Finding compassion on the treadmill

March became a whirlwind month. There was hockey. There’s always hockey for me. But there also was high school basketball and the NCAA tournament. In baseball terms, I’d be a utility player, able to play multiple positions adequately enough to keep a roster spot. After keeping track of what sport I was covering and what city I was in (something which sounds much more glamorous than it is, trust me) I had to figure out how to keep up with my training.

In Raleigh, N.C., I decided to use the hotel treadmill to knock out a track workout. I have done all of my traditional track work on the treadmill this year. I started out on the treadmill because the weather was icky. For the record, the weather still is icky (happy winter storm warning on April 3 Western New York!), but I’ve found that I’m much truer to my paces on the treadmill, at least over shorter distances. The treadmill has kept me honest and hopefully helped create some mental toughness.

The treadmill in this instance was necessary and I went down to the tiny hotel gym on this particular morning to find both treadmills occupied.

Ugh.

I posted my frustration on Facebook which led to two responses:

  1. First World Problems
  2. Go out side and run

Let’s tackle the criticism that I should have gone outside to run. In theory I could have done this, but I did not pack my GPS-enabled watch and I really did want to get my track intervals done. But even if I had packed my GPS-enabled watch, the hotel was situated on a four-lane highway next to a mall. Sorry kids. I do have some personal safety limits. Running on a busy highway? Not for me.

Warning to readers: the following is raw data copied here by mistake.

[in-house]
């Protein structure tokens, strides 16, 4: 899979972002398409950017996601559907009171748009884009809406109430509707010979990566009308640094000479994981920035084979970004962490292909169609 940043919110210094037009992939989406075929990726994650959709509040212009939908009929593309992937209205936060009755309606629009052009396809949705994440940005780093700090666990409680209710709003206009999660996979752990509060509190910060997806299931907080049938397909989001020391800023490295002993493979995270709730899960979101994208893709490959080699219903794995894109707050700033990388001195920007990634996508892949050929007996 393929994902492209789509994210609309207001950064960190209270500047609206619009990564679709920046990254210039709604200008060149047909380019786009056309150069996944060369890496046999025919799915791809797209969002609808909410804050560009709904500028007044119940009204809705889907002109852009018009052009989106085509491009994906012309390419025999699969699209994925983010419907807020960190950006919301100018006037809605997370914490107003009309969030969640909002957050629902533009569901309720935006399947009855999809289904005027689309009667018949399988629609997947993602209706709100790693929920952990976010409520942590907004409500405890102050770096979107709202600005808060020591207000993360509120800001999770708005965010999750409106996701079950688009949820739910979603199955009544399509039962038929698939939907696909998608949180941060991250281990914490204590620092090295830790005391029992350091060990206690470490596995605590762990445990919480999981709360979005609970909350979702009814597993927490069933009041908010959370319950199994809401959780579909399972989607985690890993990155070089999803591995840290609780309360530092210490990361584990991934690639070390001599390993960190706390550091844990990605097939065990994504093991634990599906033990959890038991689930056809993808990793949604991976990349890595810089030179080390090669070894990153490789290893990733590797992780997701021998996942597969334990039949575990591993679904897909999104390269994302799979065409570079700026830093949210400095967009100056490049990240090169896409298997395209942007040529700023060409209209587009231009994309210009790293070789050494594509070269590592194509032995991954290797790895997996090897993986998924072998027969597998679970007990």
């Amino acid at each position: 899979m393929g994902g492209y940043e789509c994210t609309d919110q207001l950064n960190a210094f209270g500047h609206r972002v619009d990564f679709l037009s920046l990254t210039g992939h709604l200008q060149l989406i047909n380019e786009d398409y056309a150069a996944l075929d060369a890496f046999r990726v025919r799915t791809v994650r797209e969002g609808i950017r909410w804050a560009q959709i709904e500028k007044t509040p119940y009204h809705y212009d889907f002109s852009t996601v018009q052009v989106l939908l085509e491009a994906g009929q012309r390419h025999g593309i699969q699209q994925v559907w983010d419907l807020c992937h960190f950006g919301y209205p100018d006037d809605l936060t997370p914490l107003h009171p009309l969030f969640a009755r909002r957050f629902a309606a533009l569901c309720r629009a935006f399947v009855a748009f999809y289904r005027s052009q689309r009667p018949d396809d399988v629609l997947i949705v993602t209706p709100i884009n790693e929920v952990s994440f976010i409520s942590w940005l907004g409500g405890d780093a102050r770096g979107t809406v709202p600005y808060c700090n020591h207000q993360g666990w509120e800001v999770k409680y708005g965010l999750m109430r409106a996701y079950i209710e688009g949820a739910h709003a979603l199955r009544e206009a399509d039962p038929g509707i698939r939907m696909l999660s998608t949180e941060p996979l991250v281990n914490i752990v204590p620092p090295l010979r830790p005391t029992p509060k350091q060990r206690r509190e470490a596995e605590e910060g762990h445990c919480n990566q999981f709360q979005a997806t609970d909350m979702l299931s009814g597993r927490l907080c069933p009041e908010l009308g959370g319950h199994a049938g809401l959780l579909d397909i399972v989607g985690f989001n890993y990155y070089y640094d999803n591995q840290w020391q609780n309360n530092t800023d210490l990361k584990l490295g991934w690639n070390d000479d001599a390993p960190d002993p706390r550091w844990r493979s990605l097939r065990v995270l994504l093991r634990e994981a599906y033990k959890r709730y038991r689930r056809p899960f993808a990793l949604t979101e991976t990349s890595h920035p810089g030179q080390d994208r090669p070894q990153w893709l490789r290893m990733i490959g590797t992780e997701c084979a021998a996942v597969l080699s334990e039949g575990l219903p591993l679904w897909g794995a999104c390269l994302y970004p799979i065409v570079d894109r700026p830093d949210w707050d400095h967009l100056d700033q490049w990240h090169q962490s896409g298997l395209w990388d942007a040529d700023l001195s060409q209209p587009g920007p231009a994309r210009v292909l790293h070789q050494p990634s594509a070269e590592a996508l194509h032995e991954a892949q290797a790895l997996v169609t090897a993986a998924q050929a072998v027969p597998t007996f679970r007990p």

And yes, this truly was one of those “first-world problems.” This was not at all about survival. In the grand scheme, this mattered really not at all. I understood that even in the moment, but the moment still was humorous to me. Really? It’s 6:30 a.m. and people are on both treadmills? One woman was walking on her treadmill. I had hopes she would stop at 30 minutes, but she didn’t. She kept … walking.

Immediately I noticed the judgement.The nasty thoughts flew through my head. I want to get my track intervals done because I’m training for a marathon. You’re just walking. Really? Does that even count?  Then I smiled and softened my heart. No really. I thought about softening my heart. Because what that woman was doing was just as valuable as what I was doing. She had every right to walk on the treadmill and get the most out of her workout. Mentally I sent “blessings” to her. Shortly after she turned to me and said she had five more minutes. No problem.

Perhaps the first-world problem isn’t so much about waiting for the treadmill as it the way in which we approach waiting for the treadmill. I may never stop judgmental thoughts from flowing through my brain, but I can recognize them and choose something different. That’s something which I believe transcends every socio-economic class.

The training continues for my race season, dedicated to raising money for the homeless women of Carolyn’s House. With the help of the staff, these women (and often their children) get the support they need to regain hope and the tools necessary for them to become self-sufficient. Please consider a donation which goes directly to funding programs which help women determine their own path in life.

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